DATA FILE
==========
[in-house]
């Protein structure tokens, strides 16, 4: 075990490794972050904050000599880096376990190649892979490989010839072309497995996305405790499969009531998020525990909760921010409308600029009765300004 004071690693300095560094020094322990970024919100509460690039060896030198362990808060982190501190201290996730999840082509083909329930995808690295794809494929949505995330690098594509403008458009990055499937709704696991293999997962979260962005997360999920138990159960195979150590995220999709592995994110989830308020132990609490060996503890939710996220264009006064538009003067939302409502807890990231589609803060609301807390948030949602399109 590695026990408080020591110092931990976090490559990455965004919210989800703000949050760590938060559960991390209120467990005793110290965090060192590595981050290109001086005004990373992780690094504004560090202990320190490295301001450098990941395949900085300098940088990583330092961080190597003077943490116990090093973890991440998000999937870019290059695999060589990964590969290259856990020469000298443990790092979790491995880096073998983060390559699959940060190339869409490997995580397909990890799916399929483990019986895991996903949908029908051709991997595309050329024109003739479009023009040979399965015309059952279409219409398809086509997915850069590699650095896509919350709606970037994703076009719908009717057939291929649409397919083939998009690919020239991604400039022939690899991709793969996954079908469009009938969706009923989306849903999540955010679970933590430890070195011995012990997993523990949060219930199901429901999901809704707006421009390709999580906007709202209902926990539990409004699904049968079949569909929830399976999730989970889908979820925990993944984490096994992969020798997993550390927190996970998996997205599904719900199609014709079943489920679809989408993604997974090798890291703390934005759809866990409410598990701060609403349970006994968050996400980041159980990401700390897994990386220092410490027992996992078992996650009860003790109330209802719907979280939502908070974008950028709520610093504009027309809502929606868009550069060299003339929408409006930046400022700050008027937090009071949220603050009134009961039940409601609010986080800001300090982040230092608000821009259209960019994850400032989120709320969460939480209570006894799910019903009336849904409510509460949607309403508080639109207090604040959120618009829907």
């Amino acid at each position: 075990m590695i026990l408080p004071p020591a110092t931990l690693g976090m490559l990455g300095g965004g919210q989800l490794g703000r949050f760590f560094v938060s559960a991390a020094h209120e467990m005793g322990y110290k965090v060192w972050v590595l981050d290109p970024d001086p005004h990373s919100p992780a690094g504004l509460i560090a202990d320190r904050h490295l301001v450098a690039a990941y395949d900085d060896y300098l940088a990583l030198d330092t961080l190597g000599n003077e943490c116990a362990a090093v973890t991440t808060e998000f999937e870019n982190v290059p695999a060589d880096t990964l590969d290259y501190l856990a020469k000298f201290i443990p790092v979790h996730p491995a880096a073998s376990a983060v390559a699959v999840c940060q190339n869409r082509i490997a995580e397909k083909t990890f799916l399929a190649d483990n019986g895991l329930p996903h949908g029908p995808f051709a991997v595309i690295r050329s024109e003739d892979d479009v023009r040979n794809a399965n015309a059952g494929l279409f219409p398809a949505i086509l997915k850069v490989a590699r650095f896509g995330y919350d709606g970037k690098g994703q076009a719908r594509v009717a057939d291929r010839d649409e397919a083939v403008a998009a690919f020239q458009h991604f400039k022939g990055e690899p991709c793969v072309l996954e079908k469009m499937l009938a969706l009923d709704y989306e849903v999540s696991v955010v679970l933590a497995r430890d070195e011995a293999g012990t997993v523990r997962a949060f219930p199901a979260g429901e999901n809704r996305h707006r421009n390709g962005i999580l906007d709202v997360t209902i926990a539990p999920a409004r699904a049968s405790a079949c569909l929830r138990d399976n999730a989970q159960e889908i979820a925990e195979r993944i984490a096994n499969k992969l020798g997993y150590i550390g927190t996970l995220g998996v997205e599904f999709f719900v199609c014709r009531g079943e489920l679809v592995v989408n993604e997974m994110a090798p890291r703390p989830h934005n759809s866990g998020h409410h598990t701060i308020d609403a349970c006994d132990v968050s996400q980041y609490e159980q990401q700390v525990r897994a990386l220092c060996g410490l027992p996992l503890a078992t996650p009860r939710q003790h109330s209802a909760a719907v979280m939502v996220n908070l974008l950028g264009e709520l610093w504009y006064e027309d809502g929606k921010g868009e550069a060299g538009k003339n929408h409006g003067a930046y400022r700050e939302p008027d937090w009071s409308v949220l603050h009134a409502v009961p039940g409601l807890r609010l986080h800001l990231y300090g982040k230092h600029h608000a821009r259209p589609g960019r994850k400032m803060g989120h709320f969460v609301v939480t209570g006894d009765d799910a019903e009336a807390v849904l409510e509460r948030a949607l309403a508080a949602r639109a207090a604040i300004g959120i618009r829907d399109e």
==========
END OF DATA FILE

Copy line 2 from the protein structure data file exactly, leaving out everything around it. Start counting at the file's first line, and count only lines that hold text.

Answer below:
């Protein structure tokens, strides 16, 4: 075990490794972050904050000599880096376990190649892979490989010839072309497995996305405790499969009531998020525990909760921010409308600029009765300004 004071690693300095560094020094322990970024919100509460690039060896030198362990808060982190501190201290996730999840082509083909329930995808690295794809494929949505995330690098594509403008458009990055499937709704696991293999997962979260962005997360999920138990159960195979150590995220999709592995994110989830308020132990609490060996503890939710996220264009006064538009003067939302409502807890990231589609803060609301807390948030949602399109 590695026990408080020591110092931990976090490559990455965004919210989800703000949050760590938060559960991390209120467990005793110290965090060192590595981050290109001086005004990373992780690094504004560090202990320190490295301001450098990941395949900085300098940088990583330092961080190597003077943490116990090093973890991440998000999937870019290059695999060589990964590969290259856990020469000298443990790092979790491995880096073998983060390559699959940060190339869409490997995580397909990890799916399929483990019986895991996903949908029908051709991997595309050329024109003739479009023009040979399965015309059952279409219409398809086509997915850069590699650095896509919350709606970037994703076009719908009717057939291929649409397919083939998009690919020239991604400039022939690899991709793969996954079908469009009938969706009923989306849903999540955010679970933590430890070195011995012990997993523990949060219930199901429901999901809704707006421009390709999580906007709202209902926990539990409004699904049968079949569909929830399976999730989970889908979820925990993944984490096994992969020798997993550390927190996970998996997205599904719900199609014709079943489920679809989408993604997974090798890291703390934005759809866990409410598990701060609403349970006994968050996400980041159980990401700390897994990386220092410490027992996992078992996650009860003790109330209802719907979280939502908070974008950028709520610093504009027309809502929606868009550069060299003339929408409006930046400022700050008027937090009071949220603050009134009961039940409601609010986080800001300090982040230092608000821009259209960019994850400032989120709320969460939480209570006894799910019903009336849904409510509460949607309403508080639109207090604040959120618009829907």